Will GMO Labeling Change Buying Habits?

By Lynne Lescott

Food manufacturers have until 2020 to comply with a U.S. federal law that requires products containing genetically modified organisms (GMOs) to be clearly labeled. It’s a development many consumer advocates claim as a victory, but whether it will produce meaningful change remains to be seen.

From Diabetes to Denim

Products made with materials from GMOs are not especially new or unusual. Human insulin produced by GMOs, which was the first medical product approved by the FDA (1980), is routinely prescribed for people with diabetes. The insulin created through GMOs has significantly reduced treatment costs and eliminated the adverse effects of using porcine insulin.

Other non-food GMO products include the cotton in our blue jeans, the multivitamins in our medicine cabinets, and the stain-lifting laundry detergent in our washing machines. More than forty years ago, a variety of consumer groups and others protested the FDA’s approval of GMO insulin, a reaction echoed by the lobbying efforts of today’s consumer groups that support labeling foods that contain GMOs.

Voices from organic-lifestyle groups have also been raised in opposition to GMO-derived-clothing and products that are not required to carry GMO labeling.

Hardy Crops

For more than 20 years, crops have been bioengineered to produce certain desirable characteristics; the resulting plants repel destructive pests or resist the effects of herbicides and other chemicals. The genetic modifications conducted in the lab are precise and measured, and outcomes are predictable and repeatable.

Modified food ingredients are now found in an estimated 60 to 70% of processed foods in the U.S., including those that appear on the shelves of grocery stores. Potato chips, soup, cereal, soda, and many other processed foods include GMO-derived ingredients from corn, soybeans, canola, sugar beets, potatoes, and other GMO crops.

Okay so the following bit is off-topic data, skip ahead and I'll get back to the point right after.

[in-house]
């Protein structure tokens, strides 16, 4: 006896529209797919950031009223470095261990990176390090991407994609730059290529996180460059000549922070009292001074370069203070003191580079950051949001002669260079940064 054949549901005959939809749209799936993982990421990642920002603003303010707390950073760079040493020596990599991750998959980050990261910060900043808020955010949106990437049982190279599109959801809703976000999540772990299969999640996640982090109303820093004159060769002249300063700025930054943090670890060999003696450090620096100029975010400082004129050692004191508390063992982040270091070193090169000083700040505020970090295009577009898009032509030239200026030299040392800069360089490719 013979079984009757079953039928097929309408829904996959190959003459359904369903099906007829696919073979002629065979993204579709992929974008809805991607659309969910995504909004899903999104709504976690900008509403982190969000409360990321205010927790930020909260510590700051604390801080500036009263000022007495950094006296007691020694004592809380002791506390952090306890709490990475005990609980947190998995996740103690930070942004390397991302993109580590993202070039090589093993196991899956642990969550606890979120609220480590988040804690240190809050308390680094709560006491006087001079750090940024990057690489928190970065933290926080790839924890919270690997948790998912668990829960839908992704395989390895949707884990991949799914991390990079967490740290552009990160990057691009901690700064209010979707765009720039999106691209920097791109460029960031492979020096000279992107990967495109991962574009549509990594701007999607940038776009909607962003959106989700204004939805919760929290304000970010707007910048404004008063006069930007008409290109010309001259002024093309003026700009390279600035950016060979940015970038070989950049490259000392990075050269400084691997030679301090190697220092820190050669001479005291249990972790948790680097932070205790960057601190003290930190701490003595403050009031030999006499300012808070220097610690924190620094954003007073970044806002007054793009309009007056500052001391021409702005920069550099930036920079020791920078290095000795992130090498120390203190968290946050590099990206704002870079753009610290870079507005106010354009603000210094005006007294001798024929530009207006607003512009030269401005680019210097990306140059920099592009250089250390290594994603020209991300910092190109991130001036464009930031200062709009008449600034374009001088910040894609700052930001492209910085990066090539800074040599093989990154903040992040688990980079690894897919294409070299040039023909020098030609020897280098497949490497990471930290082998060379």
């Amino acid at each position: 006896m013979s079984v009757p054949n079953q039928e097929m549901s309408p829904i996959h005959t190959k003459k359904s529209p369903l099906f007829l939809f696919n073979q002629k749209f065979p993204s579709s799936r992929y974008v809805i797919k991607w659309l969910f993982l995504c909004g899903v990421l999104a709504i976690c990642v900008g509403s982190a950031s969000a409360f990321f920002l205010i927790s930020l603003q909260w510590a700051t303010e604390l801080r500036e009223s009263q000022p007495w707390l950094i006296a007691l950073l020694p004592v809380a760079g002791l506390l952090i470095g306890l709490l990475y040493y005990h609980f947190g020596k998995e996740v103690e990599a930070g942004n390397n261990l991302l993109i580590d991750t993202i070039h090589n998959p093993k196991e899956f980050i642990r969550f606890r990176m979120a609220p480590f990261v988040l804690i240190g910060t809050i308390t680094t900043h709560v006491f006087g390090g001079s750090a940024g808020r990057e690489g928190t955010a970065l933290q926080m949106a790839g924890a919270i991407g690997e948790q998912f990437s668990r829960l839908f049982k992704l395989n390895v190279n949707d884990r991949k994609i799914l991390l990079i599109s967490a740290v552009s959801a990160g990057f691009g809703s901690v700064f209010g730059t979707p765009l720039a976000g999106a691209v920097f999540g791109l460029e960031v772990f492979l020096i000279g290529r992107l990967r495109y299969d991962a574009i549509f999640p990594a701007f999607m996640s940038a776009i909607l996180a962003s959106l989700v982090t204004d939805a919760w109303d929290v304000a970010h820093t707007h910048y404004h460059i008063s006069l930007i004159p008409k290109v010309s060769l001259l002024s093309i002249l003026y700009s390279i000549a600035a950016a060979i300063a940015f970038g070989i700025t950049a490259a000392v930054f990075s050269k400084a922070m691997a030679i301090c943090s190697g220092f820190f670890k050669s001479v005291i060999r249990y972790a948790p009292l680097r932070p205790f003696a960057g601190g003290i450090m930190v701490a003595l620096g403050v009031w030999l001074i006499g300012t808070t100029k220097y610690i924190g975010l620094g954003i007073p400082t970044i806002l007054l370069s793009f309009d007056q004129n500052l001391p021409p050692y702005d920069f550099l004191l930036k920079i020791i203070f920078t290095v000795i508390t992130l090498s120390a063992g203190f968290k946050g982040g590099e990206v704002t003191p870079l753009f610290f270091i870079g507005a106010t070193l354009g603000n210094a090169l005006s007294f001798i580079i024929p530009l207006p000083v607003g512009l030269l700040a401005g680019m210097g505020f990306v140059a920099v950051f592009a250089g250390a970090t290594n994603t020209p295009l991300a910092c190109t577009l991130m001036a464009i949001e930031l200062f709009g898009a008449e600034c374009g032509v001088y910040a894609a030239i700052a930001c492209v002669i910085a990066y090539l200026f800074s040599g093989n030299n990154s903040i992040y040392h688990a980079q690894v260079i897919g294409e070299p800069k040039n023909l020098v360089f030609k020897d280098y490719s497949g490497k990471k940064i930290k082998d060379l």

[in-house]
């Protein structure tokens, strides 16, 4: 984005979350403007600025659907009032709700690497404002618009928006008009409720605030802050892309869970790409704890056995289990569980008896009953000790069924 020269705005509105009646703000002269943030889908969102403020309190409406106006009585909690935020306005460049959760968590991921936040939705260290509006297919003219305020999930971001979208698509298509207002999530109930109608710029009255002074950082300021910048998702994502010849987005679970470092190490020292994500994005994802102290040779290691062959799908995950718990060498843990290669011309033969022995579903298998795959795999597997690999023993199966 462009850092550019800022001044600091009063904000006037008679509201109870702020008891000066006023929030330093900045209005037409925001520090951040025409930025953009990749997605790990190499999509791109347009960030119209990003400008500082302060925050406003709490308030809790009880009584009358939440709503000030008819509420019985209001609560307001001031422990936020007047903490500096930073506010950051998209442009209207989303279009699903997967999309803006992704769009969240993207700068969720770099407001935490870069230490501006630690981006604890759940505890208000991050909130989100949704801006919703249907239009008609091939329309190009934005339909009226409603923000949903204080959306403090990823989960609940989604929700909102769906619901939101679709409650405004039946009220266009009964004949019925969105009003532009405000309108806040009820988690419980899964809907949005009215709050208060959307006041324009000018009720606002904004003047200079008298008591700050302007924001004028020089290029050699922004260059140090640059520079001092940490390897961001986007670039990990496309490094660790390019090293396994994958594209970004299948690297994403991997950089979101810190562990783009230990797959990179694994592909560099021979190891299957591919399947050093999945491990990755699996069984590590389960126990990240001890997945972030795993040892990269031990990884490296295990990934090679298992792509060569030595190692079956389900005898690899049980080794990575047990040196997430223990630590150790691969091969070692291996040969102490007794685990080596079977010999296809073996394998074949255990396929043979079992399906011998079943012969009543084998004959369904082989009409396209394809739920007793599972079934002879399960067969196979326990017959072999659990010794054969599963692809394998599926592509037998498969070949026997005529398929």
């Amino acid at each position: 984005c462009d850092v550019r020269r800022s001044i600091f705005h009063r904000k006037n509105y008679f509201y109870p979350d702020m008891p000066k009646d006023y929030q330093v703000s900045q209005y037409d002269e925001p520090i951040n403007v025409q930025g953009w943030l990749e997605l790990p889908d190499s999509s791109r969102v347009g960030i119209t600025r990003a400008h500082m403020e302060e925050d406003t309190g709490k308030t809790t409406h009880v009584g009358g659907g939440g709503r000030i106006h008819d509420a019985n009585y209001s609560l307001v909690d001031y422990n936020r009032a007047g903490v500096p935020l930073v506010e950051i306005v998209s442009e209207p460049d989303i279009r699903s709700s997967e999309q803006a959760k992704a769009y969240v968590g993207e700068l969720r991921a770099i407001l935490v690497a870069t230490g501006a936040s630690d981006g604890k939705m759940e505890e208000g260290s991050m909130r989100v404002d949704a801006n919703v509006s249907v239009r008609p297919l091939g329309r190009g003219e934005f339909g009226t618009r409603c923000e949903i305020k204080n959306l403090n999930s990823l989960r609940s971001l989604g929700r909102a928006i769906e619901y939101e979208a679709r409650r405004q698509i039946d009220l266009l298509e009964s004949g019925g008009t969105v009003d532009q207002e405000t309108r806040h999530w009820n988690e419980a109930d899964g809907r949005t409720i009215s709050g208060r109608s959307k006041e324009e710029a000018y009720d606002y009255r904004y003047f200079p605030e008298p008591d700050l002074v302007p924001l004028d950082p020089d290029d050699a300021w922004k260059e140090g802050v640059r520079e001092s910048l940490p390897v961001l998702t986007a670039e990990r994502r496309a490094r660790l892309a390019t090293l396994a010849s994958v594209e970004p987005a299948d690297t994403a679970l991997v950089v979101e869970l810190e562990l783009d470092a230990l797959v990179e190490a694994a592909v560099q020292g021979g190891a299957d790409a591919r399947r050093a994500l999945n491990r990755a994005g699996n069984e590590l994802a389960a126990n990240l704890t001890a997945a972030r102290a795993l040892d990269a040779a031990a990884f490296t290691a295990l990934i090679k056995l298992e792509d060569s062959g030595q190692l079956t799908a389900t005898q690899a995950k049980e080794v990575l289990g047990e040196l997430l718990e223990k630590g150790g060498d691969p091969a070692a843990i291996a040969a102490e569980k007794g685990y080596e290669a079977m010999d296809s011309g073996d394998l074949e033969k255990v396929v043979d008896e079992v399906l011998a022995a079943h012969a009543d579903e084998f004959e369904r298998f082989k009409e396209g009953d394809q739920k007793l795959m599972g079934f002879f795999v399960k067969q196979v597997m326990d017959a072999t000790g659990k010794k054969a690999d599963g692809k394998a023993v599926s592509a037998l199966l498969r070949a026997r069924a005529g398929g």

GMO Label Facts

The new rules that go into effect in 2020 require food products to be labeled as “GMO” only if the primary ingredient is GMO-derived. Foods may not be labeled if only secondary ingredients contain GMOs, and the labels won’t explain how or why the food was modified.

The U.S. Department of Agriculture is still developing acceptable GMO label components, but three labeling options are likely:

  • A GMO disclosure statement
  • A new bioengineered (BE) icon
  • A quick response (QR) code that takes users to a website with more information

Some manufacturers of non-GMO products currently label products as GMO free. Meanwhile, some industry experts suggest that labels on GMO-free products like oats, which have no GMO equivalents, could mislead consumers about the benefits of those foods.

Will We or Won’t We?

Heightened awareness of GMOs does not change the fact that foods containing GMOs have not been shown to have negative effects or cause harm to humans or animals. Still, the question remains: how will Americans respond to GMO labels? Neither shoppers, nor food manufacturers, nor GMO activists pro or con are ready to predict whether shopping behaviors are likely to change, or by how much.